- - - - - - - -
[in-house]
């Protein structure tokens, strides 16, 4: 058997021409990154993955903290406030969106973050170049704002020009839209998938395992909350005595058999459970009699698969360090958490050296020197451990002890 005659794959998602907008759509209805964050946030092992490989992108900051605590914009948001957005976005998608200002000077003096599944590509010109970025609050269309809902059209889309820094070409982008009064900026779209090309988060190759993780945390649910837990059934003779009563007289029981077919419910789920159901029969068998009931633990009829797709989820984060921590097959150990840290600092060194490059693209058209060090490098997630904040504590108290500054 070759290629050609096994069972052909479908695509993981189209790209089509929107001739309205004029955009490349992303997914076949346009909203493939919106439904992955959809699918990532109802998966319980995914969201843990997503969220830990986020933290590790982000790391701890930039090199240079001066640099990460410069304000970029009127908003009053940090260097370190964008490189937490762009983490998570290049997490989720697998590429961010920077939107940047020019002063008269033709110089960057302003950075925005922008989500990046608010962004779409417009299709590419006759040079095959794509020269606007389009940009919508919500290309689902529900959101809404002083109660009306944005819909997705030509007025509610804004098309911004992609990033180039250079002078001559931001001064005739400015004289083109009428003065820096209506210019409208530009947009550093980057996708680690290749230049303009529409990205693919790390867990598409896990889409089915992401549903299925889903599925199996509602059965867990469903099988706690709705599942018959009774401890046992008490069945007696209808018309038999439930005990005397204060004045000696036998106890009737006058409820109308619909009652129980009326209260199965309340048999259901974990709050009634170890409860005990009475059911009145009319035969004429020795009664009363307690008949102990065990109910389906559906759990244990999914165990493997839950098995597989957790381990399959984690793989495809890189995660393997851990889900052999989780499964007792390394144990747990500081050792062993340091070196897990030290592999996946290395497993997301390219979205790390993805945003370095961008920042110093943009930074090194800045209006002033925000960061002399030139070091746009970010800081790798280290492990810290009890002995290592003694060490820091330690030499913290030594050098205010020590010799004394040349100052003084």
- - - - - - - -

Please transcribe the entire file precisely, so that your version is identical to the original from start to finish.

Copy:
[in-house]
């Protein structure tokens, strides 16, 4: 058997021409990154993955903290406030969106973050170049704002020009839209998938395992909350005595058999459970009699698969360090958490050296020197451990002890 005659794959998602907008759509209805964050946030092992490989992108900051605590914009948001957005976005998608200002000077003096599944590509010109970025609050269309809902059209889309820094070409982008009064900026779209090309988060190759993780945390649910837990059934003779009563007289029981077919419910789920159901029969068998009931633990009829797709989820984060921590097959150990840290600092060194490059693209058209060090490098997630904040504590108290500054 070759290629050609096994069972052909479908695509993981189209790209089509929107001739309205004029955009490349992303997914076949346009909203493939919106439904992955959809699918990532109802998966319980995914969201843990997503969220830990986020933290590790982000790391701890930039090199240079001066640099990460410069304000970029009127908003009053940090260097370190964008490189937490762009983490998570290049997490989720697998590429961010920077939107940047020019002063008269033709110089960057302003950075925005922008989500990046608010962004779409417009299709590419006759040079095959794509020269606007389009940009919508919500290309689902529900959101809404002083109660009306944005819909997705030509007025509610804004098309911004992609990033180039250079002078001559931001001064005739400015004289083109009428003065820096209506210019409208530009947009550093980057996708680690290749230049303009529409990205693919790390867990598409896990889409089915992401549903299925889903599925199996509602059965867990469903099988706690709705599942018959009774401890046992008490069945007696209808018309038999439930005990005397204060004045000696036998106890009737006058409820109308619909009652129980009326209260199965309340048999259901974990709050009634170890409860005990009475059911009145009319035969004429020795009664009363307690008949102990065990109910389906559906759990244990999914165990493997839950098995597989957790381990399959984690793989495809890189995660393997851990889900052999989780499964007792390394144990747990500081050792062993340091070196897990030290592999996946290395497993997301390219979205790390993805945003370095961008920042110093943009930074090194800045209006002033925000960061002399030139070091746009970010800081790798280290492990810290009890002995290592003694060490820091330690030499913290030594050098205010020590010799004394040349100052003084």